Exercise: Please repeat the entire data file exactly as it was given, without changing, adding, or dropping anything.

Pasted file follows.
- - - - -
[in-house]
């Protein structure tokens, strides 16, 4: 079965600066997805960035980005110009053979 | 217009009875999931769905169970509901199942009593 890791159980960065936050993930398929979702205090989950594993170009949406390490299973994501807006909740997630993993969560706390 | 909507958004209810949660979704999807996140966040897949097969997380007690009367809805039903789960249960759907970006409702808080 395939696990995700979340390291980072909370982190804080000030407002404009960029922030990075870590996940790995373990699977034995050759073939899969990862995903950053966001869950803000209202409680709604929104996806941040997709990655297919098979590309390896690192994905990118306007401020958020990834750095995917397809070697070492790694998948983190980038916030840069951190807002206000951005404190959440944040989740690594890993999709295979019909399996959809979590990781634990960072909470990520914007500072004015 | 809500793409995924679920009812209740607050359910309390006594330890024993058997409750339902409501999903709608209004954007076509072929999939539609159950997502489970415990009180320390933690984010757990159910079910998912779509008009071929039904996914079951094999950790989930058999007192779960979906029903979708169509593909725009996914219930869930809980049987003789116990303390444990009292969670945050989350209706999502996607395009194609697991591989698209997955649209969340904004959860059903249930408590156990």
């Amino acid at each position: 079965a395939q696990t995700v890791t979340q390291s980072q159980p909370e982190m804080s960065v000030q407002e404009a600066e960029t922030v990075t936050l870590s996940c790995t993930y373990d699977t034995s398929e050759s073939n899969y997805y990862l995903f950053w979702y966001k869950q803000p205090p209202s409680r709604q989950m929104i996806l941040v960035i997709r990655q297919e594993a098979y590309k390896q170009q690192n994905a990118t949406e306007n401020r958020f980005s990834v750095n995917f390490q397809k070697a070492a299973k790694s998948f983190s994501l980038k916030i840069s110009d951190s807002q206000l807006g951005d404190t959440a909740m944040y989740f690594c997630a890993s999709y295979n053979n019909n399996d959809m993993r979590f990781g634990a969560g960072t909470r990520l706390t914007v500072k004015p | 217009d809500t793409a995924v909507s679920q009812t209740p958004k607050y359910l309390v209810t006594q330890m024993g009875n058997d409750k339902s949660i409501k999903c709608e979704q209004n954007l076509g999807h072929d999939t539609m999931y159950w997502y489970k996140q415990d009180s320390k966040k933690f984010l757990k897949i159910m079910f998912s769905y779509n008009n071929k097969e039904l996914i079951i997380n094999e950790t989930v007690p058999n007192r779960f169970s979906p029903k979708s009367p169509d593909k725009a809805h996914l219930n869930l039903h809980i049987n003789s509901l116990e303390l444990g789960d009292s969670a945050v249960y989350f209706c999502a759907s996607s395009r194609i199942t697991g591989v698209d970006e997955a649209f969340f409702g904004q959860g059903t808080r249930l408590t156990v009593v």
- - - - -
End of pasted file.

[in-house]
């Protein structure tokens, strides 16, 4: 079965600066997805960035980005110009053979 | 217009009875999931769905169970509901199942009593 890791159980960065936050993930398929979702205090989950594993170009949406390490299973994501807006909740997630993993969560706390 | 909507958004209810949660979704999807996140966040897949097969997380007690009367809805039903789960249960759907970006409702808080 395939696990995700979340390291980072909370982190804080000030407002404009960029922030990075870590996940790995373990699977034995050759073939899969990862995903950053966001869950803000209202409680709604929104996806941040997709990655297919098979590309390896690192994905990118306007401020958020990834750095995917397809070697070492790694998948983190980038916030840069951190807002206000951005404190959440944040989740690594890993999709295979019909399996959809979590990781634990960072909470990520914007500072004015 | 809500793409995924679920009812209740607050359910309390006594330890024993058997409750339902409501999903709608209004954007076509072929999939539609159950997502489970415990009180320390933690984010757990159910079910998912779509008009071929039904996914079951094999950790989930058999007192779960979906029903979708169509593909725009996914219930869930809980049987003789116990303390444990009292969670945050989350209706999502996607395009194609697991591989698209997955649209969340904004959860059903249930408590156990």
């Amino acid at each position: 079965a395939q696990t995700v890791t979340q390291s980072q159980p909370e982190m804080s960065v000030q407002e404009a600066e960029t922030v990075t936050l870590s996940c790995t993930y373990d699977t034995s398929e050759s073939n899969y997805y990862l995903f950053w979702y966001k869950q803000p205090p209202s409680r709604q989950m929104i996806l941040v960035i997709r990655q297919e594993a098979y590309k390896q170009q690192n994905a990118t949406e306007n401020r958020f980005s990834v750095n995917f390490q397809k070697a070492a299973k790694s998948f983190s994501l980038k916030i840069s110009d951190s807002q206000l807006g951005d404190t959440a909740m944040y989740f690594c997630a890993s999709y295979n053979n019909n399996d959809m993993r979590f990781g634990a969560g960072t909470r990520l706390t914007v500072k004015p | 217009d809500t793409a995924v909507s679920q009812t209740p958004k607050y359910l309390v209810t006594q330890m024993g009875n058997d409750k339902s949660i409501k999903c709608e979704q209004n954007l076509g999807h072929d999939t539609m999931y159950w997502y489970k996140q415990d009180s320390k966040k933690f984010l757990k897949i159910m079910f998912s769905y779509n008009n071929k097969e039904l996914i079951i997380n094999e950790t989930v007690p058999n007192r779960f169970s979906p029903k979708s009367p169509d593909k725009a809805h996914l219930n869930l039903h809980i049987n003789s509901l116990e303390l444990g789960d009292s969670a945050v249960y989350f209706c999502a759907s996607s395009r194609i199942t697991g591989v698209d970006e997955a649209f969340f409702g904004q959860g059903t808080r249930l408590t156990v009593v």